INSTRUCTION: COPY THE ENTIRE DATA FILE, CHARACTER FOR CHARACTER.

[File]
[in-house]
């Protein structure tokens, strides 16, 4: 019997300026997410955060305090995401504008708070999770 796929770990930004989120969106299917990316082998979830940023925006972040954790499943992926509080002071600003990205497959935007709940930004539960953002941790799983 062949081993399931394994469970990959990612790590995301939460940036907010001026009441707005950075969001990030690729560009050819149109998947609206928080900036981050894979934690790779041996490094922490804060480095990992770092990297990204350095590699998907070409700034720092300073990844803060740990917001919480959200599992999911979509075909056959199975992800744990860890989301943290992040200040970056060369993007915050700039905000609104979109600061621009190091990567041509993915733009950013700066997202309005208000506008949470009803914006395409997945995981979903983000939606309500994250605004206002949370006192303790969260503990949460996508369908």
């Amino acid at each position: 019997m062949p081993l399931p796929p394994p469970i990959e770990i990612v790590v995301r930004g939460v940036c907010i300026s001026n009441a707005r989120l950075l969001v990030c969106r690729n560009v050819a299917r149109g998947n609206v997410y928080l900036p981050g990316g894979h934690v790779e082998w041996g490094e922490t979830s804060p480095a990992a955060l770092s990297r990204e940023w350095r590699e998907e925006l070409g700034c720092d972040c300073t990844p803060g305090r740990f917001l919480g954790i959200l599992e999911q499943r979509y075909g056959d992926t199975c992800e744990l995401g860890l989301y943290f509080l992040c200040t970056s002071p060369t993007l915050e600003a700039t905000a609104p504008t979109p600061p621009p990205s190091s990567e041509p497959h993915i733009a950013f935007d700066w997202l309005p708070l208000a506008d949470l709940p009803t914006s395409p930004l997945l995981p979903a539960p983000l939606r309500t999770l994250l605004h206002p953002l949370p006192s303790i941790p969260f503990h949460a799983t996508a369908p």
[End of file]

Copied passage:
[in-house]
């Protein structure tokens, strides 16, 4: 019997300026997410955060305090995401504008708070999770 796929770990930004989120969106299917990316082998979830940023925006972040954790499943992926509080002071600003990205497959935007709940930004539960953002941790799983 062949081993399931394994469970990959990612790590995301939460940036907010001026009441707005950075969001990030690729560009050819149109998947609206928080900036981050894979934690790779041996490094922490804060480095990992770092990297990204350095590699998907070409700034720092300073990844803060740990917001919480959200599992999911979509075909056959199975992800744990860890989301943290992040200040970056060369993007915050700039905000609104979109600061621009190091990567041509993915733009950013700066997202309005208000506008949470009803914006395409997945995981979903983000939606309500994250605004206002949370006192303790969260503990949460996508369908």
């Amino acid at each position: 019997m062949p081993l399931p796929p394994p469970i990959e770990i990612v790590v995301r930004g939460v940036c907010i300026s001026n009441a707005r989120l950075l969001v990030c969106r690729n560009v050819a299917r149109g998947n609206v997410y928080l900036p981050g990316g894979h934690v790779e082998w041996g490094e922490t979830s804060p480095a990992a955060l770092s990297r990204e940023w350095r590699e998907e925006l070409g700034c720092d972040c300073t990844p803060g305090r740990f917001l919480g954790i959200l599992e999911q499943r979509y075909g056959d992926t199975c992800e744990l995401g860890l989301y943290f509080l992040c200040t970056s002071p060369t993007l915050e600003a700039t905000a609104p504008t979109p600061p621009p990205s190091s990567e041509p497959h993915i733009a950013f935007d700066w997202l309005p708070l208000a506008d949470l709940p009803t914006s395409p930004l997945l995981p979903a539960p983000l939606r309500t999770l994250l605004h206002p953002l949370p006192s303790i941790p969260f503990h949460a799983t996508a369908p």